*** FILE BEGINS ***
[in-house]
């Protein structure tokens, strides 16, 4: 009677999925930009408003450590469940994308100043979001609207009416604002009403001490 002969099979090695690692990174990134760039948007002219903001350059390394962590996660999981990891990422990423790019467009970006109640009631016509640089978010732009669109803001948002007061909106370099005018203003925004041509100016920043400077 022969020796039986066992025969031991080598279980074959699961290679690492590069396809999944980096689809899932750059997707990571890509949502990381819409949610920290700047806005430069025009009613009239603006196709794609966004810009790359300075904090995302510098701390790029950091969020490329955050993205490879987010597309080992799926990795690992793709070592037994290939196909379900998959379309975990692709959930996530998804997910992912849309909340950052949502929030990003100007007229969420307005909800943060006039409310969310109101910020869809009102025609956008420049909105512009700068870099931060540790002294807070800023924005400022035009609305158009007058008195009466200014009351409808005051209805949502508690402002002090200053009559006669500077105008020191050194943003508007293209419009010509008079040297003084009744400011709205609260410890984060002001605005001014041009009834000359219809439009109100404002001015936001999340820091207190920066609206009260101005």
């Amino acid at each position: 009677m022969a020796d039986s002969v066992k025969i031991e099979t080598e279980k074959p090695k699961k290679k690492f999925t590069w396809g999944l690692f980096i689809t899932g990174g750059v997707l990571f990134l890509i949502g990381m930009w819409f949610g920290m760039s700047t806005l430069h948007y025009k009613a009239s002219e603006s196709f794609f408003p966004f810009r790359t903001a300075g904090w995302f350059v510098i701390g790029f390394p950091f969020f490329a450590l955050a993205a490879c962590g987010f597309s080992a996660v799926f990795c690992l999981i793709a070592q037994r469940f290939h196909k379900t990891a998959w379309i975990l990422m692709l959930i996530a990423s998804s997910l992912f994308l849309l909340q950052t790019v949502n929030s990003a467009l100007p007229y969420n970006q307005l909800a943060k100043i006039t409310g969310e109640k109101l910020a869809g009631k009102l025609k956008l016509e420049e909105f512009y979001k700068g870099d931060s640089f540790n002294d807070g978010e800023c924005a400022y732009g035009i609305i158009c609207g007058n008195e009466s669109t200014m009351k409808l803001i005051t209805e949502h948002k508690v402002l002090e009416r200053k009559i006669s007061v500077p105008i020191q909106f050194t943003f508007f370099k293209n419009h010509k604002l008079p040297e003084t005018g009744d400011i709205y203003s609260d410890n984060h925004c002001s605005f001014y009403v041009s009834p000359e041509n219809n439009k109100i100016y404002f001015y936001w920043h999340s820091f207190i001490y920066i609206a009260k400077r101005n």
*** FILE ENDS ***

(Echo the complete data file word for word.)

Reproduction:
[in-house]
């Protein structure tokens, strides 16, 4: 009677999925930009408003450590469940994308100043979001609207009416604002009403001490 002969099979090695690692990174990134760039948007002219903001350059390394962590996660999981990891990422990423790019467009970006109640009631016509640089978010732009669109803001948002007061909106370099005018203003925004041509100016920043400077 022969020796039986066992025969031991080598279980074959699961290679690492590069396809999944980096689809899932750059997707990571890509949502990381819409949610920290700047806005430069025009009613009239603006196709794609966004810009790359300075904090995302510098701390790029950091969020490329955050993205490879987010597309080992799926990795690992793709070592037994290939196909379900998959379309975990692709959930996530998804997910992912849309909340950052949502929030990003100007007229969420307005909800943060006039409310969310109101910020869809009102025609956008420049909105512009700068870099931060540790002294807070800023924005400022035009609305158009007058008195009466200014009351409808005051209805949502508690402002002090200053009559006669500077105008020191050194943003508007293209419009010509008079040297003084009744400011709205609260410890984060002001605005001014041009009834000359219809439009109100404002001015936001999340820091207190920066609206009260101005």
């Amino acid at each position: 009677m022969a020796d039986s002969v066992k025969i031991e099979t080598e279980k074959p090695k699961k290679k690492f999925t590069w396809g999944l690692f980096i689809t899932g990174g750059v997707l990571f990134l890509i949502g990381m930009w819409f949610g920290m760039s700047t806005l430069h948007y025009k009613a009239s002219e603006s196709f794609f408003p966004f810009r790359t903001a300075g904090w995302f350059v510098i701390g790029f390394p950091f969020f490329a450590l955050a993205a490879c962590g987010f597309s080992a996660v799926f990795c690992l999981i793709a070592q037994r469940f290939h196909k379900t990891a998959w379309i975990l990422m692709l959930i996530a990423s998804s997910l992912f994308l849309l909340q950052t790019v949502n929030s990003a467009l100007p007229y969420n970006q307005l909800a943060k100043i006039t409310g969310e109640k109101l910020a869809g009631k009102l025609k956008l016509e420049e909105f512009y979001k700068g870099d931060s640089f540790n002294d807070g978010e800023c924005a400022y732009g035009i609305i158009c609207g007058n008195e009466s669109t200014m009351k409808l803001i005051t209805e949502h948002k508690v402002l002090e009416r200053k009559i006669s007061v500077p105008i020191q909106f050194t943003f508007f370099k293209n419009h010509k604002l008079p040297e003084t005018g009744d400011i709205y203003s609260d410890n984060h925004c002001s605005f001014y009403v041009s009834p000359e041509n219809n439009k109100i100016y404002f001015y936001w920043h999340s820091f207190i001490y920066i609206a009260k400077r101005n």